Should you take 10,000 steps per day?

My workplace had a competition a couple of years ago where we all got fitness trackers, formed teams and raced to accumulate the most total steps. Most people were taken aback when they noticed they couldn’t easily hit the elusive 10,000 steps — a number most fitness apps endorse decent, even excellent, health as a norm. I studied for a long time the role that physical activity plays in preventing disease and it made me wonder: Where did that number come from?

It turns out that in 1965 a Japanese company named Yamasa Clock developed a personal-fitness pedometer named the Manpo-kei, meaning “10,000 steps meter.” The Japanese character for 10,000 looks more like a person walking or running, which is presumably how the gadget-maker decided on the name — and the number. This marketing campaign has been enormously popular and it seems that the number has stuck. It is also an easy goal to remember, especially if accompanied by a sketch of a person who is walking literally.

Taking 10,000 steps is around five milles walking. If you have an active career, like a waiter or nurse, only record 10,000 steps with everyday activity is difficult. (An inactive person takes 3,000 steps or less in his or her everyday walk around the house.)

When taking one or more daily walks or runs, most people reach 10,000 steps, the equivalent of 30 to 60 minutes of walking. That equals the recommendation for moderate physical exercise from most health authorities to minimize health risks.

If you would like to take more daily steps toward health and fitness, start with your baseline. Use a simple pedometer, activity tracker, or smartphone app to track your steps for about a week (many phones have a built-in step counter). You don’t have to leap to 10,000 overnight, from 3,000 steps a day.

If you have a sense of your daily average, aim to begin by adding 2,000 to 2,500 steps a day (about one mile). For a 150-pound male, walking a mile burns up about 80 calories. When you get confident with this additional workout, lengthen your walks or take shorter walks, so you get closer to 10,000 steps a day.

Some weight-loss plans advocate using moderate to intense exercise to burn 200 to 300 calories a day. The amount of calories that you consume by walking depends mainly on how much you weigh, and indirectly on how fast you move.

One is only burning calories sitting and breathing, which can be measured with this calorie per day calculator. If you get up and walk, you consume more calories per minute, and even more, if you run.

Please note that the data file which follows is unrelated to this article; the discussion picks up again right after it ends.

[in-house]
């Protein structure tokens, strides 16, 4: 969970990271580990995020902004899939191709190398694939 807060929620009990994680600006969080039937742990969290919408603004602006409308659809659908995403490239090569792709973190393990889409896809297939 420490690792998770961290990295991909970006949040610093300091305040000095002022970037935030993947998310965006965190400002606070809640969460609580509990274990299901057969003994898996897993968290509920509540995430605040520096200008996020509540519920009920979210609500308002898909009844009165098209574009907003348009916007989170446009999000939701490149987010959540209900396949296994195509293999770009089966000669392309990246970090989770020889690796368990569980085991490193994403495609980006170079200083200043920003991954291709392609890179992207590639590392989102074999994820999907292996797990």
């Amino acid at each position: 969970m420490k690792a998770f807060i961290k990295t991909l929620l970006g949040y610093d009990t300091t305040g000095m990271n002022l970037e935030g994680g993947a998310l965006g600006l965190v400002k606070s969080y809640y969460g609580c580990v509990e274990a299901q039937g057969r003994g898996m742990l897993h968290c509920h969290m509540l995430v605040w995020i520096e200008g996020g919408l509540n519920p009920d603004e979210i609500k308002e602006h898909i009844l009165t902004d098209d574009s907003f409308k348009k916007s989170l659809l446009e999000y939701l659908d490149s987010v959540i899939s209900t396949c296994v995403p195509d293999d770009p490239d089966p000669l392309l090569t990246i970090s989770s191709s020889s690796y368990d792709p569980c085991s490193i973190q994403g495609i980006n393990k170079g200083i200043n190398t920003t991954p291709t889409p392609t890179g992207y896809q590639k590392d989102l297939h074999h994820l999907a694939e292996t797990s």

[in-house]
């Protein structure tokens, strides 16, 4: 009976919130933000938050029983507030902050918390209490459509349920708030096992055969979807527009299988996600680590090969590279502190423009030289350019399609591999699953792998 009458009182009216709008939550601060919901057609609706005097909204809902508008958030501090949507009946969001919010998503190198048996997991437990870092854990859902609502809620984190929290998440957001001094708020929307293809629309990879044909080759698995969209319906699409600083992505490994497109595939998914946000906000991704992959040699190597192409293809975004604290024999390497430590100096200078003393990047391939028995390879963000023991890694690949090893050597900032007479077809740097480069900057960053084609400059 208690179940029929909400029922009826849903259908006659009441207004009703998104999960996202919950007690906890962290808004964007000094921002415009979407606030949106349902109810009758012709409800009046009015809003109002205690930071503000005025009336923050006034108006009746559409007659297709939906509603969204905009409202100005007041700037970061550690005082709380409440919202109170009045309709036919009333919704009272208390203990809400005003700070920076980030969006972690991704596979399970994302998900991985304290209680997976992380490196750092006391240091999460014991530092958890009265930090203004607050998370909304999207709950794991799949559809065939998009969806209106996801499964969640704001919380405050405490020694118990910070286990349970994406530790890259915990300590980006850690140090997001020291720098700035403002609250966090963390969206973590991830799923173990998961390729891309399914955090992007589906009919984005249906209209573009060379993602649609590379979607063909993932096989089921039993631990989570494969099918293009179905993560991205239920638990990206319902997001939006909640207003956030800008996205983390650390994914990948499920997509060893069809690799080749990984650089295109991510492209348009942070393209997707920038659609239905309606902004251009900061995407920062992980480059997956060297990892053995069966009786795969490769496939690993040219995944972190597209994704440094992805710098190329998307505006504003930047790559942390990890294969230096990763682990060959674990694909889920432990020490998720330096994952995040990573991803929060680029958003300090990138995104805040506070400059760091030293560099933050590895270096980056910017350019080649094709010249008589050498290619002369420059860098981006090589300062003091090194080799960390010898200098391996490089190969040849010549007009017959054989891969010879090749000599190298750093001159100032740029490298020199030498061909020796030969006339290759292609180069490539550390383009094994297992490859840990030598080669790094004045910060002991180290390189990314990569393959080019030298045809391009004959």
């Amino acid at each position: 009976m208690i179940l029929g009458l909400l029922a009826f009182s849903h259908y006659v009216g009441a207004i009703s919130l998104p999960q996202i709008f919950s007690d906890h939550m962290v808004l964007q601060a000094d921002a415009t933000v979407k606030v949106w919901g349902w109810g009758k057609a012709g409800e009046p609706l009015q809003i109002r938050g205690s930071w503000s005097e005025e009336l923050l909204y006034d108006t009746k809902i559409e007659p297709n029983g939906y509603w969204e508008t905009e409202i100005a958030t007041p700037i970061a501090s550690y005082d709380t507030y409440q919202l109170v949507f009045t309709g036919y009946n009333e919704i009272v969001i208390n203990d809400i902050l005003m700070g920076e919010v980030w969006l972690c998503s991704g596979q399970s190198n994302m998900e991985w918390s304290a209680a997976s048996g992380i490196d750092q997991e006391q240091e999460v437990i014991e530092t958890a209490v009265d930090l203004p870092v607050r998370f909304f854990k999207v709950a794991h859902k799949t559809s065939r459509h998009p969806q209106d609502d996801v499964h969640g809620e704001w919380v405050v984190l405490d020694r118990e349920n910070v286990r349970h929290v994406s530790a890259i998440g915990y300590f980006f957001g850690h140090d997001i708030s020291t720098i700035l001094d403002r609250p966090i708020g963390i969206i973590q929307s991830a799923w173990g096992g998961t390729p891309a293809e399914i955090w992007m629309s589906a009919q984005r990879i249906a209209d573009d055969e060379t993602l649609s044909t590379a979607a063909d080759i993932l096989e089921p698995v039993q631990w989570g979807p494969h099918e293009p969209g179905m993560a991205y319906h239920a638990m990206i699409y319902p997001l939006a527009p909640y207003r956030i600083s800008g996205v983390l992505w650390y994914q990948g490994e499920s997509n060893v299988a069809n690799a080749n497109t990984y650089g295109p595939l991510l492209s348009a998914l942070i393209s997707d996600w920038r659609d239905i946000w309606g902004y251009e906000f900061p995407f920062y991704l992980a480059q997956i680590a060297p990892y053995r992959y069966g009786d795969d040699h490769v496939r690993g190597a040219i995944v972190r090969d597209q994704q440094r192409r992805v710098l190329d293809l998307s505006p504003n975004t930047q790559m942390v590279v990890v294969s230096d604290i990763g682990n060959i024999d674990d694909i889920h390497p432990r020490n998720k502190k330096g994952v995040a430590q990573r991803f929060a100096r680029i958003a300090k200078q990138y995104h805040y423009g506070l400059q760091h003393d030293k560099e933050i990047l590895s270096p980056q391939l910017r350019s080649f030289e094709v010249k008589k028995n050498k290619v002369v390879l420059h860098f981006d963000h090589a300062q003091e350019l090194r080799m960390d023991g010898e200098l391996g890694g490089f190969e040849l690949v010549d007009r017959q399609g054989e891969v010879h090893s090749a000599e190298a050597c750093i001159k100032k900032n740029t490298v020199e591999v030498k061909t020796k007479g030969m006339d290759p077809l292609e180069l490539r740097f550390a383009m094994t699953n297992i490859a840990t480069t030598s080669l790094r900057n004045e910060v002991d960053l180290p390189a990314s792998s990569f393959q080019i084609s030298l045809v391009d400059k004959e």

The walking 10,000 steps consumes between 250 and 600 calories, depending on your weight. To measure this for yourself, you can use the steps of the Pedometer to calories converter guide. You’ll need to know the average steps you take per mile.

Some weight-loss plans advocate using moderate to intense exercise to burn 200 to 300 calories a day. The amount of calories that you consume by walking depends mainly on how much you weigh, and indirectly on how fast you move.

One is only burning calories sitting and breathing, which can be measured with this calorie per day calculator. If you get up and walk, you consume more calories per minute, and even more, if you run.

The 10,000 steps walking consumes between 250 to 600 calories, depending on your weight. To test this for yourself, you can use calories converter guide measures from the pedometer. You will need to learn the average steps that you are taking per mile.

The problem is that it is time consuming to sign in to further moves. In the same time span burn more calories by increasing the workout speed. Through taking more of your steps at a fast walking or running speed, or by adding intervals like hills or stairs, you can improve strength.

And the really good news is here. You needn’t break into a sweat. It has been shown that blood sugar and insulin sensitivity are increasing, cholesterol and triglycerides are increasing, and lipoprotein lipase levels, an enzyme that helps to break down fat in the bloodstream, are improving – all of which can have a huge effect on overall health.

Also try to set aside time for dedicated moderate- to vigorous-intensity exercise, whether that is walking, resistance training, or some other form of exercise that you enjoy. Many advanced pedometers, fitness trackers, and smartwatches detect whether or not your movement is enough to be considered moderate or vigorous exercise.

Yet there was no objective proof to justify the criterion. Until today, few studies have explored the association between measures taken and overall safety. I wanted to do my own research after my work-competition. I found that half that number of footfalls—4,400—in older women still lowered their risk of death, and that the benefit diminished to about 7,500. There is still more work to do for various age groups, so it is fair to assume that 10,000 isn’t a magic figure.

Check out my related post: Why should you run without earphones?


Interesting reads:

https://blog.fitbit.com/should-you-really-take-10000-steps-a-day/

https://cnalifestyle.channelnewsasia.com/wellness/10000-steps-a-day-fitness-health-effects-12369056

https://www.pritikin.com/your-health/healthy-living/getting-fit/81-what-should-i-do-30-minutes-of-exercise-or-10000-stepsq.html

https://www.verywellfit.com/10000-steps-per-day-fitness-weight-loss-3435744

https://www.littlethings.com/10000-steps-every-day/

https://www.bbc.com/future/article/20190723-10000-steps-a-day-the-right-amount

https://www.mayoclinic.org/healthy-lifestyle/fitness/in-depth/10000-steps/art-20317391

 

2 comments

  1. And take it from me… if you keep running every day, sooner or later the knees will give up. It might take some years, but eventually they do. I know from personal experience, but I know that if I had my time all over again I’d jog every day for the love of it!

    Liked by 1 person

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